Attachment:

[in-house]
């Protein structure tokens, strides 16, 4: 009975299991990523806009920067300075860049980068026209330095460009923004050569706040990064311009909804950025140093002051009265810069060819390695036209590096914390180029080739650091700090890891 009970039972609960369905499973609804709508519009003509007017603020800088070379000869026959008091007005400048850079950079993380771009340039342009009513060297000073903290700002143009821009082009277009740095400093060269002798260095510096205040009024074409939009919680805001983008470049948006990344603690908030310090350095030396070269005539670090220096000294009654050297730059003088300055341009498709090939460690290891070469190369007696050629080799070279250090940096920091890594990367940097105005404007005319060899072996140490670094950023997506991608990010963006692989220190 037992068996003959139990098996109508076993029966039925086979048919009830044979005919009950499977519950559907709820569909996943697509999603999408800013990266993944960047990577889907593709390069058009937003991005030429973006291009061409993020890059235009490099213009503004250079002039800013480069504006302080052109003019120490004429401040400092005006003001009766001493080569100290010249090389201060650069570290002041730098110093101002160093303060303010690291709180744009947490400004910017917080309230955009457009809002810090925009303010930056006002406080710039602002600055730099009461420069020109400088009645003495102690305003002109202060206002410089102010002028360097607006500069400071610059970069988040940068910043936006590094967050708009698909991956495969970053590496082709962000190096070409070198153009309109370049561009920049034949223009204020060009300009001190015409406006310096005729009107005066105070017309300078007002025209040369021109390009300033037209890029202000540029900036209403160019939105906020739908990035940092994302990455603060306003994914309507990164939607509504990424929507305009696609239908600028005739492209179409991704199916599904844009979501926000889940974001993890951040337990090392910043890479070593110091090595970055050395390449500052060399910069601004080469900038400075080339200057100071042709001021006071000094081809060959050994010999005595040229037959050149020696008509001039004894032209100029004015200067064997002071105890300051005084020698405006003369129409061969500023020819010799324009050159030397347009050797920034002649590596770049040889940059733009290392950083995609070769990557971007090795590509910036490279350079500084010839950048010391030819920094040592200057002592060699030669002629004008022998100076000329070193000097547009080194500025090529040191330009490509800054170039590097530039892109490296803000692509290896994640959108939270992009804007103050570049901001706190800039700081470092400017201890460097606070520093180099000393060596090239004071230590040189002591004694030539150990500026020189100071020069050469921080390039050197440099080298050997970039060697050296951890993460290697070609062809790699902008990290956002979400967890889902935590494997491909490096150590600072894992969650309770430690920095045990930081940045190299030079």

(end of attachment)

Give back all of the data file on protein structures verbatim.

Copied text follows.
[in-house]
């Protein structure tokens, strides 16, 4: 009975299991990523806009920067300075860049980068026209330095460009923004050569706040990064311009909804950025140093002051009265810069060819390695036209590096914390180029080739650091700090890891 009970039972609960369905499973609804709508519009003509007017603020800088070379000869026959008091007005400048850079950079993380771009340039342009009513060297000073903290700002143009821009082009277009740095400093060269002798260095510096205040009024074409939009919680805001983008470049948006990344603690908030310090350095030396070269005539670090220096000294009654050297730059003088300055341009498709090939460690290891070469190369007696050629080799070279250090940096920091890594990367940097105005404007005319060899072996140490670094950023997506991608990010963006692989220190 037992068996003959139990098996109508076993029966039925086979048919009830044979005919009950499977519950559907709820569909996943697509999603999408800013990266993944960047990577889907593709390069058009937003991005030429973006291009061409993020890059235009490099213009503004250079002039800013480069504006302080052109003019120490004429401040400092005006003001009766001493080569100290010249090389201060650069570290002041730098110093101002160093303060303010690291709180744009947490400004910017917080309230955009457009809002810090925009303010930056006002406080710039602002600055730099009461420069020109400088009645003495102690305003002109202060206002410089102010002028360097607006500069400071610059970069988040940068910043936006590094967050708009698909991956495969970053590496082709962000190096070409070198153009309109370049561009920049034949223009204020060009300009001190015409406006310096005729009107005066105070017309300078007002025209040369021109390009300033037209890029202000540029900036209403160019939105906020739908990035940092994302990455603060306003994914309507990164939607509504990424929507305009696609239908600028005739492209179409991704199916599904844009979501926000889940974001993890951040337990090392910043890479070593110091090595970055050395390449500052060399910069601004080469900038400075080339200057100071042709001021006071000094081809060959050994010999005595040229037959050149020696008509001039004894032209100029004015200067064997002071105890300051005084020698405006003369129409061969500023020819010799324009050159030397347009050797920034002649590596770049040889940059733009290392950083995609070769990557971007090795590509910036490279350079500084010839950048010391030819920094040592200057002592060699030669002629004008022998100076000329070193000097547009080194500025090529040191330009490509800054170039590097530039892109490296803000692509290896994640959108939270992009804007103050570049901001706190800039700081470092400017201890460097606070520093180099000393060596090239004071230590040189002591004694030539150990500026020189100071020069050469921080390039050197440099080298050997970039060697050296951890993460290697070609062809790699902008990290956002979400967890889902935590494997491909490096150590600072894992969650309770430690920095045990930081940045190299030079």